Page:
Asunto(s)
Quemaduras/etiología , Incendios/estadística & datos numéricos , Quirófanos/estadística & datos numéricos , Procedimientos Quirúrgicos Oftalmológicos , Procedimientos Quirúrgicos Reconstructivos , Quemaduras/epidemiología , Humanos , Incidencia , Oftalmología , Factores de Riesgo , Estados Unidos/epidemiología
13.
J Surg Educ ; 74(5): 837-842, 2017.
Artículo en Inglés | MEDLINE | ID: mdl-28284655

RESUMEN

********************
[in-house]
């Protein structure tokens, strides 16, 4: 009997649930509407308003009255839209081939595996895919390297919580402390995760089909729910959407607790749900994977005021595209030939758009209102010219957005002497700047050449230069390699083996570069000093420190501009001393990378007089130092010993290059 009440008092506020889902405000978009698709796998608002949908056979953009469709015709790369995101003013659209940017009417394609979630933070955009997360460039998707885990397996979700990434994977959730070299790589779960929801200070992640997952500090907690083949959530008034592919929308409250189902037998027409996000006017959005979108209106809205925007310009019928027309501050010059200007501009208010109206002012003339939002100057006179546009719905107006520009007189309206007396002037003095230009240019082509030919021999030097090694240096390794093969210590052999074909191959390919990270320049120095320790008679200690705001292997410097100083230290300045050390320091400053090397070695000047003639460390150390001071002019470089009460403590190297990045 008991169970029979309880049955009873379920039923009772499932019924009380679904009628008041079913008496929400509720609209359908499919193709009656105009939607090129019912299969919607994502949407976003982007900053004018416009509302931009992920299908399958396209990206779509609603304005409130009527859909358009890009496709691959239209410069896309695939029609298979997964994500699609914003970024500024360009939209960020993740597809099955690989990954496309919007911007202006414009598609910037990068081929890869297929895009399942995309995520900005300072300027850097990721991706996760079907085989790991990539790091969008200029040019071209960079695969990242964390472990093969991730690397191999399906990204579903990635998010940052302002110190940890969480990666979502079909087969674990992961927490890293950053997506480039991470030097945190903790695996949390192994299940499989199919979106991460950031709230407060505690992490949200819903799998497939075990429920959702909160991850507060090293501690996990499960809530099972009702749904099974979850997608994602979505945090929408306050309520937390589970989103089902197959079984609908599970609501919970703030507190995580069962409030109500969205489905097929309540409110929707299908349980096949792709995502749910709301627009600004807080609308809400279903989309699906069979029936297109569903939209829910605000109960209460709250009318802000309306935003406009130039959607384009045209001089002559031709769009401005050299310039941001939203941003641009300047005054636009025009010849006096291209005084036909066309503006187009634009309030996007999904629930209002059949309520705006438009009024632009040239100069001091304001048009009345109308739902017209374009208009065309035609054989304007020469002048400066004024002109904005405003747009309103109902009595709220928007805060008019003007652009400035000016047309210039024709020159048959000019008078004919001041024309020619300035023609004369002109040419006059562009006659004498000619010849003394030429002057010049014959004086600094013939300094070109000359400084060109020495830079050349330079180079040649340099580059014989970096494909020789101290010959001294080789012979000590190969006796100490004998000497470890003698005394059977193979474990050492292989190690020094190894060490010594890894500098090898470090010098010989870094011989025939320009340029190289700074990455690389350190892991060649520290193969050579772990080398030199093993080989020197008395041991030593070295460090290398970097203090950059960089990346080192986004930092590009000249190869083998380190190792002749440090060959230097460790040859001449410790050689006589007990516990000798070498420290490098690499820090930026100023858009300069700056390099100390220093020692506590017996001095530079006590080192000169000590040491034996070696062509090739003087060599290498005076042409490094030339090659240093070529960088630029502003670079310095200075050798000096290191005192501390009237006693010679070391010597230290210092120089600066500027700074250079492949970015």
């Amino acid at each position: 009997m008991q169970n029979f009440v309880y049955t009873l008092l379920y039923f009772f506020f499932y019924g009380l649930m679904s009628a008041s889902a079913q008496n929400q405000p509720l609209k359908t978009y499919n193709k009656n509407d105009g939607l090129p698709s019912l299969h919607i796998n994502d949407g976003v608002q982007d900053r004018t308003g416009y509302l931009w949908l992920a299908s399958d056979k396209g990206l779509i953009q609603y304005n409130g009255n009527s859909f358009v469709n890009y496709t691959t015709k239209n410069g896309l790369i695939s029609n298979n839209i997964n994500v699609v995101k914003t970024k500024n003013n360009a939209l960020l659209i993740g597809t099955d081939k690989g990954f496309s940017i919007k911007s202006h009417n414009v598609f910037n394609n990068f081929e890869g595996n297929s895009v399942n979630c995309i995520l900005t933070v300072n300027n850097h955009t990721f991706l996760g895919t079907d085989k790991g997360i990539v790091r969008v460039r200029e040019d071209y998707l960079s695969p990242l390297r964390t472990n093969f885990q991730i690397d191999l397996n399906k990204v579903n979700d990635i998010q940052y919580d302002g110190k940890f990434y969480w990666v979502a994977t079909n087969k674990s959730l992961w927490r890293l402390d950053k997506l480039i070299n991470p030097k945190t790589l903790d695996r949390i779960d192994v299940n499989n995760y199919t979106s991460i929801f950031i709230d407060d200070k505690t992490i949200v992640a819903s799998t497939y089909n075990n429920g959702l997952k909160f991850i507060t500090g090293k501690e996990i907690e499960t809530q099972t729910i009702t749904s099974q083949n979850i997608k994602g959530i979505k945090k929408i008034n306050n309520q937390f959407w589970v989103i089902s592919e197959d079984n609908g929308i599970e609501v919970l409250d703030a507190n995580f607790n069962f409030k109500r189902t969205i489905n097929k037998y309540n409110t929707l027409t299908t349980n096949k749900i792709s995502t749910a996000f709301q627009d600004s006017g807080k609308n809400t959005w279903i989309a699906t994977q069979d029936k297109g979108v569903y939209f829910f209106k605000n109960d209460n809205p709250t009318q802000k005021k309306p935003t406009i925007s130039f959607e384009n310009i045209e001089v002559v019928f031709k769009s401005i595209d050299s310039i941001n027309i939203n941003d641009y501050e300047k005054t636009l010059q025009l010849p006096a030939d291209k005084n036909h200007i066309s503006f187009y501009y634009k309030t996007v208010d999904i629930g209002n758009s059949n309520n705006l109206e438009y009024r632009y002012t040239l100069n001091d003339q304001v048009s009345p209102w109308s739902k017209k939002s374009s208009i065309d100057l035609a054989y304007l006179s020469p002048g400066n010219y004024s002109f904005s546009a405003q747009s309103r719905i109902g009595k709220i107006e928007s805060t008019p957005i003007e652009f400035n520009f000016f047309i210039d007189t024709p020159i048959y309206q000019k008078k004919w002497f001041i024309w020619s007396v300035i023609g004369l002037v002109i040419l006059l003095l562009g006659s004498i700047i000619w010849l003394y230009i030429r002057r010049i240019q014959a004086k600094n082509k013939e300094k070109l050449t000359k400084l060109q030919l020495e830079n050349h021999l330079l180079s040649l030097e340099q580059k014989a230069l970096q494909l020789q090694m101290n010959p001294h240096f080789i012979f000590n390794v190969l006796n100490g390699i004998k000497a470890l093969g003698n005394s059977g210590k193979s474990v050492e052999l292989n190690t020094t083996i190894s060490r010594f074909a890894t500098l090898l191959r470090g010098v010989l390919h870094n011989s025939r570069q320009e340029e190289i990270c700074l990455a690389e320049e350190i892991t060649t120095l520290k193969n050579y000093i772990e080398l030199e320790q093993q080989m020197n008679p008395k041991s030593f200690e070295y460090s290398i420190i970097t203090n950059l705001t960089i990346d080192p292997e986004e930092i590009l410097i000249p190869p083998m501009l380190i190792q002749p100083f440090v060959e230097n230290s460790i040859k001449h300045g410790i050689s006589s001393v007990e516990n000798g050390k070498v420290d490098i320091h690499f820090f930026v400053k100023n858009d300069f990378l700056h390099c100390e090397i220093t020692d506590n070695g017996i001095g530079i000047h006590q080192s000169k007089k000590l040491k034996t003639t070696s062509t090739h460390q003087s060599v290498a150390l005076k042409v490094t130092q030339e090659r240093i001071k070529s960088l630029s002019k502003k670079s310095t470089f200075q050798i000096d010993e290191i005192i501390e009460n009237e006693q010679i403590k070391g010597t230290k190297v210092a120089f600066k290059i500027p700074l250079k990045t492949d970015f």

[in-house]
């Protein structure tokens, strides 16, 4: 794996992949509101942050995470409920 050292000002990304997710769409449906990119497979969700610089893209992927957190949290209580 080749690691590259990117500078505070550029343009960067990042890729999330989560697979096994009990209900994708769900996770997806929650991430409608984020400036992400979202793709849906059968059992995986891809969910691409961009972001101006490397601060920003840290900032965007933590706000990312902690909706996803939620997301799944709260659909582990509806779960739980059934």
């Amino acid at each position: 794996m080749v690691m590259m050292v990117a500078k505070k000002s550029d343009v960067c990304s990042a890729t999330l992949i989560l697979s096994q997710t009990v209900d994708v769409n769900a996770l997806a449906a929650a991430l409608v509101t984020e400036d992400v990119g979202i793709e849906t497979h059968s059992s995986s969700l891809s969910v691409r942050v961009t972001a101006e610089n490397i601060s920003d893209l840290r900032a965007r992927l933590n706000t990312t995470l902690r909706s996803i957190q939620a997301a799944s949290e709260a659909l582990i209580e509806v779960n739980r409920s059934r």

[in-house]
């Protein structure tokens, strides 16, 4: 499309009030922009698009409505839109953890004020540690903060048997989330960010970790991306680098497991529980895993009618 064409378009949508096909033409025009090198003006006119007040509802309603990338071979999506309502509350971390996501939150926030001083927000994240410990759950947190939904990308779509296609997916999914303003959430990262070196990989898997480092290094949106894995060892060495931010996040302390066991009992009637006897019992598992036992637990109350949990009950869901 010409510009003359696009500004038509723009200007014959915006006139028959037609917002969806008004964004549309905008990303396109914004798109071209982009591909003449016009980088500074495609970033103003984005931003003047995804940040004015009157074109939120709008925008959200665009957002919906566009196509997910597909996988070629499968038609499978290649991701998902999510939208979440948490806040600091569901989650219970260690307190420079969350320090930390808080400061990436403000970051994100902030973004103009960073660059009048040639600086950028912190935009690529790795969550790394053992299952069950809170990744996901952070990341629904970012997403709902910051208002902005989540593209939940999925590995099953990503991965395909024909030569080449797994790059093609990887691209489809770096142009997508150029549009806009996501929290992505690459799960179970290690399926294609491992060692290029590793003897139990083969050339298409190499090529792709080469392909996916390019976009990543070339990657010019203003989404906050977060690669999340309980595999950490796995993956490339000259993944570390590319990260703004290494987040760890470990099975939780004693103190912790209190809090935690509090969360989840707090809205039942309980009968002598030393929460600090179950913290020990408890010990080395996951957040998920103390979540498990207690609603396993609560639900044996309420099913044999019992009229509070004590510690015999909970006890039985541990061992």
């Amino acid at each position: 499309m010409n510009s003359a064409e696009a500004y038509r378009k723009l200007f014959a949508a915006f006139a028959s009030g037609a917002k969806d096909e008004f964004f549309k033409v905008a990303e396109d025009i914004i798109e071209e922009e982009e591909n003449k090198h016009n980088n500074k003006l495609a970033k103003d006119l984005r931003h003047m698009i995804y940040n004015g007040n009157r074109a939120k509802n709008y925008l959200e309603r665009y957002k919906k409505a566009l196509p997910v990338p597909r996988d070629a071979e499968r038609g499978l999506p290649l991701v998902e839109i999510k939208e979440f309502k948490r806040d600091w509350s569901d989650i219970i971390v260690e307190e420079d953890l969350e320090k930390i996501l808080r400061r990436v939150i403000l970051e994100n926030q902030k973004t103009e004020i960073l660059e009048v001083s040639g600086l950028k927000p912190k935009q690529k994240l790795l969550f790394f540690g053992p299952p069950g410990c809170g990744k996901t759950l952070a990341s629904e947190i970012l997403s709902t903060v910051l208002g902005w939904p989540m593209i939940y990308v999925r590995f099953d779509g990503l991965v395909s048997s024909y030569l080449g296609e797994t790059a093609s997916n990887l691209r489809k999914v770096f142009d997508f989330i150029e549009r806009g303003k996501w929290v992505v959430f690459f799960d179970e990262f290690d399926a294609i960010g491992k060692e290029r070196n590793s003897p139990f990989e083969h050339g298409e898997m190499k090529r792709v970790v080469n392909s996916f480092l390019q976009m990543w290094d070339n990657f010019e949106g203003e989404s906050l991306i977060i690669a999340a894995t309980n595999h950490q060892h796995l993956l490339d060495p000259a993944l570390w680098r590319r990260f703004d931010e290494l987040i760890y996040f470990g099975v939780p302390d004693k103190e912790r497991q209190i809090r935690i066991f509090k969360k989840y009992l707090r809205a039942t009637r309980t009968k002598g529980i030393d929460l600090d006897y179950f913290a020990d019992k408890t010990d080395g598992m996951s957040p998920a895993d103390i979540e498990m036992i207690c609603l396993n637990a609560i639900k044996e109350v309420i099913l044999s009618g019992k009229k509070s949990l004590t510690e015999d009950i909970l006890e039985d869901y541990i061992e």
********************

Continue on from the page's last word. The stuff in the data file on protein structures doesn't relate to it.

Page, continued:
OBJECTIVE: To develop a new oculoplastic curriculum that incorporates learning theory of skill acquisition. To develop and evaluate the effectiveness of instructional videos for an oculoplastic surgical wet laboratory. DESIGN: Proof of concept, randomized controlled trial. SETTING: New York Eye and Ear Infirmary of Mount Sinai-tertiary care academic institution. PARTICIPANTS AND METHODS: In total, 16 ophthalmology residents were randomly assigned to 1 of 2 groups and given either video and text or text instructions alone for the following 2 procedures: blepharoplasty and eyelid laceration repair. Operating time and esthetic result were measured, and the groups were statistically compared. A brief survey was administered. RESULTS: We developed a new 6 component oculoplastics curriculum that incorporates concepts of the Fitts and Posner skill acquisition model and mental imagery. In the wet laboratory pilot study, the group that watched the video of the laceration repair showed better esthetic grades than the group that received text alone (p = 0.038). This difference was not found for the blepharoplasty (p = 0.492). There was no difference between groups in operating time for the laceration repair (p = 0.722), but the group that watched the blepharoplasty video required more time to complete the task than those that reviewed text only (p = 0.023). In total, 100% of residents reported the videos augmented their learning. CONCLUSIONS: Methods to optimize surgical education are important given limited operating room time in oculoplastics, a subspecialty in which the number of surgeries performed during residency is relatively low. We developed a curriculum based on learning theory and sought to formally test one important aspect, surgical video for wet laboratories. Our pilot study, despite its limitations, showed that wet laboratory surgical videos can be effective tools in improving motor skill acquisition for oculoplastic surgery.